The Good
It’s not banking or insurance, so it’s already slightly more interesting than your average tech job in Toronto.  Social/casual games and facebook integration seem to be big for them and it’s definitely a growth segment, so even if you don’t end up feeling like Fuel Industries is your long-term home, this might be a good company at which to hone your social gaming skills that you’ll use to launch the next Zynga.   It also sounds like some of their projects may have significant scale-out, which is a good skillset to pick up if you don’t already have it.  Also, if Fuel Industries is having trouble finding good people, and you’re “Good People (TM)” then presumably you’ve got a good shot.

It sounds like it’s a small enough place that it’s all about getting things done and less about heavy formal processes and “but that’s Steve’s job”.  I count that as good, although some people are more comfortable with the latter.

It looks like Scott’s got a passing interest in JVM languages, and you could learn a little bit about him since I imagine you’d be working with him.  He seems sane.  Fuel Industries also has a helpful list of twitter users that you could use to learn more about your potential co-workers, and it also implies they know a little about social media, which should be in their wheelhouse.  Heck, they even have a Wikipedia entry.

The Bad
It’s basically advertising.  I’ll touch on that again in YMMV, but I know a lot of people who’d be happy for me to place that directly in the ‘bad’ category.  Then again, if you can find a well-paid job in Toronto curing cancer with your favorite programming language, you wouldn’t be reading this, right?

They mention a wide array of languages, some of which you might not have.  It sounds like they do a lot of PHP, which is not surprising for a company with tie-ins to Facebook, although I don’t know that many people that really love working in PHP, despite the fact that a lot of serious internet companies are powered by it.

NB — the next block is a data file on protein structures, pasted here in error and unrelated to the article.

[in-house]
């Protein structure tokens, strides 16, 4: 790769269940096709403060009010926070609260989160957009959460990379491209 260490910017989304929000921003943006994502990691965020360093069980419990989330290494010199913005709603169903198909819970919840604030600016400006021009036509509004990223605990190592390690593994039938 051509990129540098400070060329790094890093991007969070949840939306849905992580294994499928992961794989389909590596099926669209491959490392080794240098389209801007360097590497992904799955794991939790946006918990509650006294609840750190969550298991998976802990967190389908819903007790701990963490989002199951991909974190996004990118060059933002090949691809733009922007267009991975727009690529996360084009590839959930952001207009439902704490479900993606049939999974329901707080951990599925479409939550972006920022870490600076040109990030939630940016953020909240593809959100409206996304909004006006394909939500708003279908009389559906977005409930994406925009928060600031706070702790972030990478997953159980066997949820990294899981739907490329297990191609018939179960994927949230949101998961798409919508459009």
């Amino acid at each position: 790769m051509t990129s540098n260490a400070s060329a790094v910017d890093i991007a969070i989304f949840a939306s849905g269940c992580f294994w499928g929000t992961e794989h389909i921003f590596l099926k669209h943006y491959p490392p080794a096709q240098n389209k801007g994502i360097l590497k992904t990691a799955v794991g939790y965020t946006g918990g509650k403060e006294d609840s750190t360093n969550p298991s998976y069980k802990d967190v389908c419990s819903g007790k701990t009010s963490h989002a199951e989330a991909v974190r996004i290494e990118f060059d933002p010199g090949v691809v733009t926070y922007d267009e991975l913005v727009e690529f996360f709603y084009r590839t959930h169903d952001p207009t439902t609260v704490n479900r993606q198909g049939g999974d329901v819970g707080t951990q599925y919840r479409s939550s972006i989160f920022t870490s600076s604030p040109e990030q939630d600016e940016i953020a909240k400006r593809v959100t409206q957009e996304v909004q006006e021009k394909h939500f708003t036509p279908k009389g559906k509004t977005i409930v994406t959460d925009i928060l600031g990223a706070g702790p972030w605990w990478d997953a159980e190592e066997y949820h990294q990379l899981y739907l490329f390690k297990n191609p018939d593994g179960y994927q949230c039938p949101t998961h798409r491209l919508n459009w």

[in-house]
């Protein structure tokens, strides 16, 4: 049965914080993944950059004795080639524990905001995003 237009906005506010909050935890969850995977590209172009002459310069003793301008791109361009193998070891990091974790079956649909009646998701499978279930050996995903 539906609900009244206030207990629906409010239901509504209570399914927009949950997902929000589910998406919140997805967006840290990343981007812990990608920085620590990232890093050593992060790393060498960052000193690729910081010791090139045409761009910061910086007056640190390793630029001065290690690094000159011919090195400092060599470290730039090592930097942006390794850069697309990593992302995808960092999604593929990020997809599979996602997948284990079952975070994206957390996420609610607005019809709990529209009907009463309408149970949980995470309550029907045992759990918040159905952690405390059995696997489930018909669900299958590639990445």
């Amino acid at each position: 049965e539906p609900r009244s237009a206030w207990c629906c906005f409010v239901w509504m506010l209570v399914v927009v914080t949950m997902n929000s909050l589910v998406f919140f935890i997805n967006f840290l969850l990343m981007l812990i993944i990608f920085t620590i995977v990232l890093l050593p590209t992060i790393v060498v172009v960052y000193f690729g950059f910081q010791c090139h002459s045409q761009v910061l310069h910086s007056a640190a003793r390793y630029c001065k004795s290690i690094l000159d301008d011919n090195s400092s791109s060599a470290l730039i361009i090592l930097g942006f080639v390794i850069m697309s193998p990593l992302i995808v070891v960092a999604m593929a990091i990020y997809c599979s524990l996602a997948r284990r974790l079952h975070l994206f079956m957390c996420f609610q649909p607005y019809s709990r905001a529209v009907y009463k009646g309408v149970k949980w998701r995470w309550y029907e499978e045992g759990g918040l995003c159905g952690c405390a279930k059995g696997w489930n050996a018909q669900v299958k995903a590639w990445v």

What’s Missing
How many people are there?  What’s the size and composition of the team you’d be on?  Who would you be working with?  What kinds of projects will you be working on?  What’s the mix of technologies likely to be in practice, and how hung up are they on you having experience with all or most of their stated platforms?  What’s the compensation like?  Would you be doing any mobile work?

The Location
It’s a little farther out than most of the jobs I post.  It’s in Ottawa.  🙂  I won’t claim to know anything about the area.

YMMV
Your mileage will definitely vary if you want to commute to Ottawa.  If you’re willing to consider relocation, you’d need to understand how they’d support that kind of a move.

Not everyone wants to work in what amounts to advertising, even if it’s building games.  Your mileage may vary as to what Fuel Industries does, so if that’s a concern for you, then you might want to look over their portfolio in detail and talk to the company about the sorts of work they do, and where you’d fit into that.  Then again, that’s a good idea for any company at which you’re considering applying for a position.

This sort of work is often a good environment for trying new technology, as the projects you’re working on may be short-lived.  It’s less likely to be the kind of place where you build a massive code-base that you have to support for five years.  This may be good or bad depending on your point of view.

In Summary